Visionary Drummer Jonathan Barber to Release Debut “Vision Ahead” 5/11
Hartford, Connecticut-native Jonathan Barber is proud to announce his arrival with the Friday, May 11th release of his highly-anticipated debut album Vision Ahead. Featuring pianist Taber Gable, guitarist Andrew Renfroe, saxophonist Godwin Louis, bassist Matt Dwonszyk, and vocalists Denise Renee and Sasha Foster (collectively and eponymously known as the album title), Vision Ahead is Barber’s product of six years spent cultivating a distinct and immaculately tailored sound with like minded musicians who, together, now present themselves as an undeniable, sonically-solid unit. Vision Ahead serves as a showcase of the fresh prospects that can be envisioned and the greatness that can be achieved when one is forced to face unanticipated, desolating life-challenges.
Upon hearing the devastating and unexpected news of his one and only brother’s death in November 2016, Barber struggled to comprehend life, and the purpose of his own, individual foreplanned and foreseen envisage slipped out of his understanding.
“I became confused with the direction that life was taking me and numb to the new norm that instantly presented itself to me; for it was that stand still moment the words “Vision Ahead” became the theme of my next chapter in life.”
Sonically, Vision Ahead not only paints a picture of fresh perspective but one of perseverance. Aside achieving goals through adversity, it is a creation of polished craft and art that strives to breakthrough in a music industry that lacks the attention of an intellectual artist.
“My music not only helped me through my grieving process, but sparked a fresh musical style in hopes of carrying on the spirit of this American art form; jazz.”
Eight out of the twelve tracks on Vision Ahead were personally composed by the young musician, named best “Up & Coming” drummer in the 2018 Modern Drummer Readers Poll. “Think On These Things” was the first composition that Jonathan Barber wrote for the album back in 2015. At the time there were no lyrics written but Barber wanted to write a ballad that reflected upon positive thinking. Inspired by the scripture Philippians 4:8, Barber aimed to portray the message that “you are what you eat and you become what you think.” After the passing of his brother the lyrics came to him.
The rhythm of the title track’s intro played by Andrew Renfroe lays perfectly with the syllables of the name “Vision Ahead” (spelling out the word “Vision” and saying the word “Ahead”). As the title track lifts into solos, the band provides an open section for Renfroe to let his fiery lines ring in the air. Towards the end of Renfroe’s solo he gives a call and response cue for Godwin Louis to step up to the plate and swing over the classic chord changes of Benny Golson’s “Stablemates”. Once Louis is finished telling his story he cues the band to go to the bridge of “Vision Ahead” which is looped for Taber Gable’s solo. Lastly, the solo section ends with Barber soloing over the intro creating a pulsating vamp. Keeping the “Vision Ahead” theme Barber sets a whirlwind of rhythms on top of this syncopated vamp. Collectively these musicians demonstrate how to take the language played by Jazz Masters and interprets it into an original composition.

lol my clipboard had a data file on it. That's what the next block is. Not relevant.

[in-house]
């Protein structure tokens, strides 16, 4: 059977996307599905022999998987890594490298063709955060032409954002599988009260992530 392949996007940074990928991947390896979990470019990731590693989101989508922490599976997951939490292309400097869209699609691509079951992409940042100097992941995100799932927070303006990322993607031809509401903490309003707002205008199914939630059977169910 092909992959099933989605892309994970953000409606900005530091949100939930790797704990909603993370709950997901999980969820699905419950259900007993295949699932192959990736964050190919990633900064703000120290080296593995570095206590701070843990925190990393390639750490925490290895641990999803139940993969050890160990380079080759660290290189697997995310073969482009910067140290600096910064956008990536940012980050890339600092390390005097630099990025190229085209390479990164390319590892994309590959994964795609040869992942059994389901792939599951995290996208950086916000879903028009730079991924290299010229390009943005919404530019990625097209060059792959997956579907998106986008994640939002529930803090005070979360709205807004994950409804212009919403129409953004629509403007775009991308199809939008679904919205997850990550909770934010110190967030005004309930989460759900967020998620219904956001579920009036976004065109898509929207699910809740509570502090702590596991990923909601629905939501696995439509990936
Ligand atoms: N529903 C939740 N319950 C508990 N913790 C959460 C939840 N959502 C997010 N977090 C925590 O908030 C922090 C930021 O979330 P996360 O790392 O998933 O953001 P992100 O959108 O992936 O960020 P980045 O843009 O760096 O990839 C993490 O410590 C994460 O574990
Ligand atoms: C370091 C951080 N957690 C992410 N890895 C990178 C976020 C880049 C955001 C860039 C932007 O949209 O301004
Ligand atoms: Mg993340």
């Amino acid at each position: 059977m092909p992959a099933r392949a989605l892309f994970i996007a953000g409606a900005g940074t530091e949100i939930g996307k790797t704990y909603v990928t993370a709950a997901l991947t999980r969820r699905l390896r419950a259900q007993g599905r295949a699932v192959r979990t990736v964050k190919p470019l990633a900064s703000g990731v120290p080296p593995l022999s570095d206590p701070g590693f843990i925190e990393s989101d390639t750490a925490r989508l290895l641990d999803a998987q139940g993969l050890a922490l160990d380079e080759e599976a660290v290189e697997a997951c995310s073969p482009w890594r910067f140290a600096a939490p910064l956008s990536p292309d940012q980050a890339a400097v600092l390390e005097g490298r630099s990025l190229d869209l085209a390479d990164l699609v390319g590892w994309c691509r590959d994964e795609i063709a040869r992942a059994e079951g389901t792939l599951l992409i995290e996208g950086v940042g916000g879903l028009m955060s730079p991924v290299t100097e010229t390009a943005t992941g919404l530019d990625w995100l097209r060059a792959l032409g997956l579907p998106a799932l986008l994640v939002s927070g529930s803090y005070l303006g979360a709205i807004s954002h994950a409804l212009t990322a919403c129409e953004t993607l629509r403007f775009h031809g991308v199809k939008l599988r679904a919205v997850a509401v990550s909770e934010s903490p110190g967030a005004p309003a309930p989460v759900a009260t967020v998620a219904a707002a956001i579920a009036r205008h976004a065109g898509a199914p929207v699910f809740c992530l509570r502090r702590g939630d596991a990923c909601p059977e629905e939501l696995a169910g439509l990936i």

Originally written by pianist Eldar Djangirov, the seventh track off the album, “Airport” lifts off into the sky from the start. While flying to Europe on a music tour Jonathan Barber was listening to this song played by Djangirov and his trio, and inspired by the melody played in the high register on the piano, Barber began to set lyrics to this classic gem. The lyrics have a double meaning. In one sense they shine light on the function of an airplane; flying all over the world, transporting people to various destinations and living its purpose in the sky. The second message behind the lyrics is one of encouragement, to chase dreams. “Airport” is well executed, presenting a song that expresses vision and freedom.
“Believing in the Reunion” was the last composition that Jonathan Barber brought to the band. Its initial propose was designed to be the final statement to another composition. At the time it just seemed like a blueprint. Close to the end of day one in the studio, Barber wanted to record this sketched track, just to have it on file. Still unsure of the total outcome, a plan was made at that very moment. After hearing the completion of this composition in the mixing process, Jonathan knew that this song had to be a song by itself. For 1 minute and 40 seconds these musicians challenge the concept of time; There’s no time signature to this composition. This closing track is played off of the present moment. Barber began to reflect about the afterlife and what reuniting with loved ones who have passed away might sound like. Would it be confined into 4/4, 3/4 or 7/8 time? Or would it sound like this composition – no time just motion.
“Collectively we capture the deep emotion and the intention that encompasses the compositions of these songs.”
This tightly-knit ensemble has successfully created an album of hope and positivity. Whether itʼs graduating from The Jackie Mclean Institute of Jazz or being natives in the State of Connecticut, the seeds that were planted in one of the smallest states in the U.S. has already made an erroneous impact in the music industry; a vision that is still growing.